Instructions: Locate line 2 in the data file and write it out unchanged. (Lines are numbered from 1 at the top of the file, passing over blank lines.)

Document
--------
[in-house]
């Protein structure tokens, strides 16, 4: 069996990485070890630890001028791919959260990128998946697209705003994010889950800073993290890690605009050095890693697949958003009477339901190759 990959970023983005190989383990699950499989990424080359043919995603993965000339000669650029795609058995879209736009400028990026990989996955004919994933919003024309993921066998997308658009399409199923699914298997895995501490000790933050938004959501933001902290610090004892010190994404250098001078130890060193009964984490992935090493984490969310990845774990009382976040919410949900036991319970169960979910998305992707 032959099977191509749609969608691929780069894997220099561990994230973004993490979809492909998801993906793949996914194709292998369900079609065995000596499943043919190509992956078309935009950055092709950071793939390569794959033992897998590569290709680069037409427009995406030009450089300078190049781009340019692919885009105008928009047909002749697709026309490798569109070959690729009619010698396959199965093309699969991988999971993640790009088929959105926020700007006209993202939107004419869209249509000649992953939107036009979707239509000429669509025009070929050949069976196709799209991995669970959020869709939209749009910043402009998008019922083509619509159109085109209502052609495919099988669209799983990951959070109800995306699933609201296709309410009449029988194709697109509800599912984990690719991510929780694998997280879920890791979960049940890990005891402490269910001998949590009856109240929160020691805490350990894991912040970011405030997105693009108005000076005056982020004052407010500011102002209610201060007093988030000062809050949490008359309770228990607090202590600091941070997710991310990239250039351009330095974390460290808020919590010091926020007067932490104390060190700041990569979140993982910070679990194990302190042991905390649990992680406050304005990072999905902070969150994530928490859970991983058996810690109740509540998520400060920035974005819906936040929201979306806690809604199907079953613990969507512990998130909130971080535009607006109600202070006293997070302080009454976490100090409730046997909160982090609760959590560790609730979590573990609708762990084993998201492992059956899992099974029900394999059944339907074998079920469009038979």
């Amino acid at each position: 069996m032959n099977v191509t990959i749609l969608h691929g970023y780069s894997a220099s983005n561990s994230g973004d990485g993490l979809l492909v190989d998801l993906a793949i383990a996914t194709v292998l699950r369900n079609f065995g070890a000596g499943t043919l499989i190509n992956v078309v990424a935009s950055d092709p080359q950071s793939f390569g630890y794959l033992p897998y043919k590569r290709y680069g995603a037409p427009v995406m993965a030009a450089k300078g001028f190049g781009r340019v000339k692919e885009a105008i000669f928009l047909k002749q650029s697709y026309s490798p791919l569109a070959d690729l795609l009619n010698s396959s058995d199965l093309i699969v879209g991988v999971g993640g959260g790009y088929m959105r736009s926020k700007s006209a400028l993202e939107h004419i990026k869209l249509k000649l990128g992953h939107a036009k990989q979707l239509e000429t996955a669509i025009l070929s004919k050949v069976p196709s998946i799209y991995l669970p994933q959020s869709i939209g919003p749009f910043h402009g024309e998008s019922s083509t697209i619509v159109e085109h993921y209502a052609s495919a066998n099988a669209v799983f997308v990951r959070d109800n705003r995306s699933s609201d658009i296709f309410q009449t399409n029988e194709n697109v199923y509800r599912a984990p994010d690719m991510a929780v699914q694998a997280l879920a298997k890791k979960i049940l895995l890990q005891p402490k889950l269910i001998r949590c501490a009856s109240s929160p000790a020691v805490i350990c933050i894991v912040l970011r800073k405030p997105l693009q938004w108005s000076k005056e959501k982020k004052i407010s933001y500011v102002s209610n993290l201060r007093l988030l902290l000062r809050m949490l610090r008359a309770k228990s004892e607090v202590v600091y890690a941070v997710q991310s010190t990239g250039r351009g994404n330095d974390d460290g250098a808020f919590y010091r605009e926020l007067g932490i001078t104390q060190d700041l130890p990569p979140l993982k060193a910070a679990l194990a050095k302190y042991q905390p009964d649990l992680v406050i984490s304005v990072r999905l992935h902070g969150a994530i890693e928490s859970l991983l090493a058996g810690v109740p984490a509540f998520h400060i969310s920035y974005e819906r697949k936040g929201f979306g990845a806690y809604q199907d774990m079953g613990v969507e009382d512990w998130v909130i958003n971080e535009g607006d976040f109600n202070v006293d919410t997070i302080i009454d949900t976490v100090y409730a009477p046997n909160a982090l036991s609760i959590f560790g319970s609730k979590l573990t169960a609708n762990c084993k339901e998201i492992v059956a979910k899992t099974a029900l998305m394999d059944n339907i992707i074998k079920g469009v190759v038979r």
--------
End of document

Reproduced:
């Protein structure tokens, strides 16, 4: 069996990485070890630890001028791919959260990128998946697209705003994010889950800073993290890690605009050095890693697949958003009477339901190759 990959970023983005190989383990699950499989990424080359043919995603993965000339000669650029795609058995879209736009400028990026990989996955004919994933919003024309993921066998997308658009399409199923699914298997895995501490000790933050938004959501933001902290610090004892010190994404250098001078130890060193009964984490992935090493984490969310990845774990009382976040919410949900036991319970169960979910998305992707 032959099977191509749609969608691929780069894997220099561990994230973004993490979809492909998801993906793949996914194709292998369900079609065995000596499943043919190509992956078309935009950055092709950071793939390569794959033992897998590569290709680069037409427009995406030009450089300078190049781009340019692919885009105008928009047909002749697709026309490798569109070959690729009619010698396959199965093309699969991988999971993640790009088929959105926020700007006209993202939107004419869209249509000649992953939107036009979707239509000429669509025009070929050949069976196709799209991995669970959020869709939209749009910043402009998008019922083509619509159109085109209502052609495919099988669209799983990951959070109800995306699933609201296709309410009449029988194709697109509800599912984990690719991510929780694998997280879920890791979960049940890990005891402490269910001998949590009856109240929160020691805490350990894991912040970011405030997105693009108005000076005056982020004052407010500011102002209610201060007093988030000062809050949490008359309770228990607090202590600091941070997710991310990239250039351009330095974390460290808020919590010091926020007067932490104390060190700041990569979140993982910070679990194990302190042991905390649990992680406050304005990072999905902070969150994530928490859970991983058996810690109740509540998520400060920035974005819906936040929201979306806690809604199907079953613990969507512990998130909130971080535009607006109600202070006293997070302080009454976490100090409730046997909160982090609760959590560790609730979590573990609708762990084993998201492992059956899992099974029900394999059944339907074998079920469009038979």